Detailed Steps

Head back into YAST. On the left, click NETWORK SERVICES. Then select ROUTING from the options on the right:

A window comes up called "Routing Configuration". This is where we need the ROUTER CONFIG SHEET. In the DEFAULT GATEWAY box in this window, put in the GATEWAY from the ROUTER CONFIG SHEET. Then, tick the "Enable IP Forwarding" box. It should look something like this:

When you have done this, click FINISH. You are taken back to the YAST window.

Firewall Setup

Quick Explanation

Set up the firewall. Enable desired services, and enable traffic forwarding and masquerading.

Detailed Steps

Go into YAST and select SECURITY AND USERS on the left side. Select FIREWALL from the options that appear at the right:

You are presented with a window called "Firewall Configuration (Step 1 of 4): Basic Settings." It has two drop-down boxes. One is called "External Interface" and the other is the "Internal Interface." For the "External Interface," select the option that you have written as the EXTERNAL INTERFACE on your ROUTER CONFIG SHEET. For the "Internal Interface," select the other option. It will be what you have written as the INTERNAL INTERFACE on your ROUTER CONFIG SHEET. It should look similar to this:

When you're done, click NEXT. You're taken to another screen. Select any services that you wish to have accessible through the firewall. I generally tick the SECURE SHELL(SSH) box:

When you're ready, click NEXT. It takes you to yet another screen. On this screen, tick the "Forward Traffic and Do Masquerade" box. Uncheck the "Protect from Internal Network" box. It should look like this:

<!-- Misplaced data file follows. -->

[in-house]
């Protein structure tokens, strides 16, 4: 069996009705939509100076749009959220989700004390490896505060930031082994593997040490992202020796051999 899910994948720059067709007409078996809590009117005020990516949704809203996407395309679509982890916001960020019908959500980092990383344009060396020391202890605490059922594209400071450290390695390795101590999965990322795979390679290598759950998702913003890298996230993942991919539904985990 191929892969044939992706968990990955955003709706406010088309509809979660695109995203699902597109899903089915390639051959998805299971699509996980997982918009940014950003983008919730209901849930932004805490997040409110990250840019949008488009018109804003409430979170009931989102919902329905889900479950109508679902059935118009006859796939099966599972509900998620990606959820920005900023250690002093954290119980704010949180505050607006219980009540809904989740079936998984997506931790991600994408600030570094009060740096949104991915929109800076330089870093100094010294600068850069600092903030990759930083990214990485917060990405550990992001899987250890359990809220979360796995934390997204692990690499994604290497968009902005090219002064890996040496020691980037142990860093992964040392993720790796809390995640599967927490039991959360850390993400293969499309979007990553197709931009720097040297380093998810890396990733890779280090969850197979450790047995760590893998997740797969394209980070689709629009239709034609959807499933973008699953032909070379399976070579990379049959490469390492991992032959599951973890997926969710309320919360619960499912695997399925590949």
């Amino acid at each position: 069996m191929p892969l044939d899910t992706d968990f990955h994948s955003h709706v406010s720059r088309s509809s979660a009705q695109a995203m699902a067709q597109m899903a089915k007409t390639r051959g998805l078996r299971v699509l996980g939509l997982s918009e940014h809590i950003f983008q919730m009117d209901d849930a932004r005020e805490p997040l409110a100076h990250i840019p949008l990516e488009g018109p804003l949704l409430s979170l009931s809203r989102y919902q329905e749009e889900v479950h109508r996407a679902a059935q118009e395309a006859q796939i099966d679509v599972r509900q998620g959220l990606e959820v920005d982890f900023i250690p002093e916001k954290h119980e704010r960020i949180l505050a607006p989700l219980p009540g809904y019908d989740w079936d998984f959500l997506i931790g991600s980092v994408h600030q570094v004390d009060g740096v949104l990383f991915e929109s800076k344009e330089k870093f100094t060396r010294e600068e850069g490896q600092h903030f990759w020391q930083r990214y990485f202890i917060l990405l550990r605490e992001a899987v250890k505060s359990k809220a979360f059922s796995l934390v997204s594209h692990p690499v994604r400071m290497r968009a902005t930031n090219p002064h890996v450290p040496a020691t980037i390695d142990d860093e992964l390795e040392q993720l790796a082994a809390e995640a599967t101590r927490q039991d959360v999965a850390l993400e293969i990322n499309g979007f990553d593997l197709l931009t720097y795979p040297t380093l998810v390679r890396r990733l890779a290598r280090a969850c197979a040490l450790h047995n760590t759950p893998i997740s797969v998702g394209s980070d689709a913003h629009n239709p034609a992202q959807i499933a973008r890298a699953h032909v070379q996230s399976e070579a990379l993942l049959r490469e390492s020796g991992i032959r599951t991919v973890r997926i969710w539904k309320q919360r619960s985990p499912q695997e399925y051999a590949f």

When it looks like that, click NEXT. On the next page, just click NEXT. It will pop up a small box called "Save settings and activate firewall." In this box, click CONTINUE. When it's all done, you will be back at the YAST window.

Install and Configure DHCP Server

Quick Explanation

Install the 'dhcp-server' package. Go into the DHCP Server in YAST. Select the internal adapter to run the DHCP Server on. Put in the Name Servers from the ISP, and 192.168.0.1 as the Gateway. Put in Lease Times, and the IP range for your network.

Detailed Steps

Run YAST, and select NETWORK SERVICES at the left. On the right, click DHCP SERVER:

You may see a small box that says that the 'dhcp-server' package needs to be installed:

Simply click CONTINUE. It will ask you for a CD, which you gladly put into the drive:

Click OK to continue. It installs the server, and takes you to another screen, called "DHCP Server Wizard (1/3): Card Selection." Select the option that you wrote on the ROUTER CONFIG SHEET for INTERNAL CARD. Then click NEXT:

It takes you to a place to enter a bunch of information. Grab your ROUTER CONFIG SHEET. I usually just type in "my.box" for the DOMAIN NAME in this screen. Type the NAME SERVERS from the sheet into the PRIMARY NAME SERVER IP and SECONDARY NAME SERVER IP spots on this screen. Type "time.nist.gov" for the TIME SERVER. Also, put in 192.168.0.1 into the DEFAULT GATEWAY (ROUTER) field on this page. I usually just put '2 Days' in the DEFAULT LEASE TIME box. It should look something like this: